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Thieves target hemp from local farms after mistaking it for marijuana

NOW: Thieves target hemp from local farms after mistaking it for marijuana

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KENOSHA, Wis. (CBS 58) -- The Kenosha County Sheriff says people are stealing hemp from farms in the area because they think it's marijuana. 

It's harvest time for hemp farmers in Wisconsin, and multiple farms say they had less hemp to harvest than anticipated. One farm says they lost more than $10,000 to thieves. 

Kenosha County Sheriff David Beth says a rumor started growing online and in local bars that area farmers were growing marijuana.

"You're driving along the road and you saw a field with hemp plants in it, the average person might say, they have a whole crop of marijuana," said Sheriff Beth. "Well, they really don't."

Six different people tried stealing from a local farmer, thinking it was marijuana.

Now Jordan Teddick, Nathanial Teddick, Parker Stanton, Matthew Luna, Matthew Meck and Richard Olson have all been charged with felony damage to property.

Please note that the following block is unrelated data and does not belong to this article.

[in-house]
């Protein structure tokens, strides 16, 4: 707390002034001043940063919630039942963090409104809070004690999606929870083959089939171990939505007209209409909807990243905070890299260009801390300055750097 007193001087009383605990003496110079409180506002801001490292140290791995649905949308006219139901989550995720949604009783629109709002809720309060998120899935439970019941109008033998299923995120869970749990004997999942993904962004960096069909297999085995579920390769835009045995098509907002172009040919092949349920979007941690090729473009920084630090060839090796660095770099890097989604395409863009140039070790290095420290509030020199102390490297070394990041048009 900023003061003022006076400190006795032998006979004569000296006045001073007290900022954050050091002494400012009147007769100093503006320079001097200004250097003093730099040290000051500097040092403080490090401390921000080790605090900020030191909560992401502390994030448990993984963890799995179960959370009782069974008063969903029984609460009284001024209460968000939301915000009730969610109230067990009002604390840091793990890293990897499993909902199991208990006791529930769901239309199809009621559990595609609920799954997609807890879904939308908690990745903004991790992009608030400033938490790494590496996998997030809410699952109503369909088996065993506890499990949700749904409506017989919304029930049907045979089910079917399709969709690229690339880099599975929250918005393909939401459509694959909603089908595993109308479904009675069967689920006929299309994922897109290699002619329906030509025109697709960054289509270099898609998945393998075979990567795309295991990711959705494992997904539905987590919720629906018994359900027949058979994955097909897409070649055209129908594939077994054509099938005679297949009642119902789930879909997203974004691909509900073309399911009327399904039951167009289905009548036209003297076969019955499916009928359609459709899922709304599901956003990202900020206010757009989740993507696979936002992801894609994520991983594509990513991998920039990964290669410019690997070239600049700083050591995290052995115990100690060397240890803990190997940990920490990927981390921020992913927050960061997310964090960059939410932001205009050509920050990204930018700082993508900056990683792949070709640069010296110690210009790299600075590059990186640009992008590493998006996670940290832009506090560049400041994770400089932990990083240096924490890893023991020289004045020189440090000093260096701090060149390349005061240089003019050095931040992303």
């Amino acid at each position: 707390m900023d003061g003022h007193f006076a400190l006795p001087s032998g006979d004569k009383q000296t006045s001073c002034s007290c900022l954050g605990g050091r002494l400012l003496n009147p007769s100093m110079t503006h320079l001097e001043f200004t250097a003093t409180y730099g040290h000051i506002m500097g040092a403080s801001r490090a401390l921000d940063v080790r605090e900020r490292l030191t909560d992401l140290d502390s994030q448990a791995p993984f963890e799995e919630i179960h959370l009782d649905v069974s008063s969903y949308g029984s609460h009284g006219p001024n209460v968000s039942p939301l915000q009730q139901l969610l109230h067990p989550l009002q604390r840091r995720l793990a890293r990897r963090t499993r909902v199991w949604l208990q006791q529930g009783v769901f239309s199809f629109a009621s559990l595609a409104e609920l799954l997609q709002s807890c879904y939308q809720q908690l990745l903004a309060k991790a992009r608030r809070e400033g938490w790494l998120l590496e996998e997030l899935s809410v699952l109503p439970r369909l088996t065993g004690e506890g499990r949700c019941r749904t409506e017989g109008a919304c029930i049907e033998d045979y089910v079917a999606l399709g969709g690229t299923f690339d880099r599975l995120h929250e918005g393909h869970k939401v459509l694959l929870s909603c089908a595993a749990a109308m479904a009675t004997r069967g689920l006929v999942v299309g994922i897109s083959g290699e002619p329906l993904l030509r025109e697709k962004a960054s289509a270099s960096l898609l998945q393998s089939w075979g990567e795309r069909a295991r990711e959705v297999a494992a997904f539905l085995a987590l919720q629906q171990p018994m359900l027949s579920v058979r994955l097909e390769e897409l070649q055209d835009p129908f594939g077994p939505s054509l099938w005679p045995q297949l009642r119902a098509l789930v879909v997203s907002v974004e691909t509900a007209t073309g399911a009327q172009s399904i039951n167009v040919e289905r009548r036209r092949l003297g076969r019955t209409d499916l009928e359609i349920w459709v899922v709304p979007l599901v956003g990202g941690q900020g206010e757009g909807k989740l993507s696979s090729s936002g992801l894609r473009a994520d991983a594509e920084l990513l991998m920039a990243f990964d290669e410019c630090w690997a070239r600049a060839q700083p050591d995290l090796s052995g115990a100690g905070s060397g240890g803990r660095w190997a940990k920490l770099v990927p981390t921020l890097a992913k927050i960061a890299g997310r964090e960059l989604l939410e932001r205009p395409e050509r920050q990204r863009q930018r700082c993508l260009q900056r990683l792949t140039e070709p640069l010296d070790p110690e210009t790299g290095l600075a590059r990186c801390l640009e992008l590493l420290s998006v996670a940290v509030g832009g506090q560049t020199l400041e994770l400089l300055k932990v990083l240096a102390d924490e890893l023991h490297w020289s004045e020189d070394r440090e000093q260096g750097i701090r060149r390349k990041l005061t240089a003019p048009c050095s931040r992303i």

"It was thousands of dollars that were damaged or lost," said Beth.

One person even cut a plant down to show police, thinking they were reporting illegal activity. 

"If people are concerned or worried that it's legal or illegal, just have them call their local law enforcement," added the sheriff.

Hemp looks and smells like marijuana, but contains little to no THC, the substance that gets people high. 

The sheriff is currently investigating a second case of stolen hemp at Aquaterra Farms in Bristol.

"It's really disheartening, after spending the kind of money you have to spend for these seeds, up to two dollars a seed, to have someone come in and either willy nilly either tear out the plant or cut it down," said Wisconsin hemp farmer Brandon Pigott.

Wisconsin farmers grew a lot of hemp in the 30's, but it was illegal for decades and is now a recent trend.

State leaders hope it can help struggling farmers. 

"We're hoping this becomes a cash crop, but not for the same reason that the six people were arrested, said Sheriff Beth.

Farmers say this will actually cost them even more money because now they're going to have to put in security systems.

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